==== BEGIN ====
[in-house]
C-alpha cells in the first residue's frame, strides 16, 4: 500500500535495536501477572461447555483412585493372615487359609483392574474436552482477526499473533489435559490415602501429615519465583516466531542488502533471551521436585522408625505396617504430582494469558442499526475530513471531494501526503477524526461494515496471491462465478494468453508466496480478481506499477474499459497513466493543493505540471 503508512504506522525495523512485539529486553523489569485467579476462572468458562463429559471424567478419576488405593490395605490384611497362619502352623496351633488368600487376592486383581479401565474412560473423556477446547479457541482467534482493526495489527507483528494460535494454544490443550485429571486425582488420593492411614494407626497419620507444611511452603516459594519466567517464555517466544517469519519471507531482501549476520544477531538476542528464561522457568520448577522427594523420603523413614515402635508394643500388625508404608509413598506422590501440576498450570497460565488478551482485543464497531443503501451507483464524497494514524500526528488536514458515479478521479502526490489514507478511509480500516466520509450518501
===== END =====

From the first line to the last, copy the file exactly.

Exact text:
[in-house]
C-alpha cells in the first residue's frame, strides 16, 4: 500500500535495536501477572461447555483412585493372615487359609483392574474436552482477526499473533489435559490415602501429615519465583516466531542488502533471551521436585522408625505396617504430582494469558442499526475530513471531494501526503477524526461494515496471491462465478494468453508466496480478481506499477474499459497513466493543493505540471 503508512504506522525495523512485539529486553523489569485467579476462572468458562463429559471424567478419576488405593490395605490384611497362619502352623496351633488368600487376592486383581479401565474412560473423556477446547479457541482467534482493526495489527507483528494460535494454544490443550485429571486425582488420593492411614494407626497419620507444611511452603516459594519466567517464555517466544517469519519471507531482501549476520544477531538476542528464561522457568520448577522427594523420603523413614515402635508394643500388625508404608509413598506422590501440576498450570497460565488478551482485543464497531443503501451507483464524497494514524500526528488536514458515479478521479502526490489514507478511509480500516466520509450518501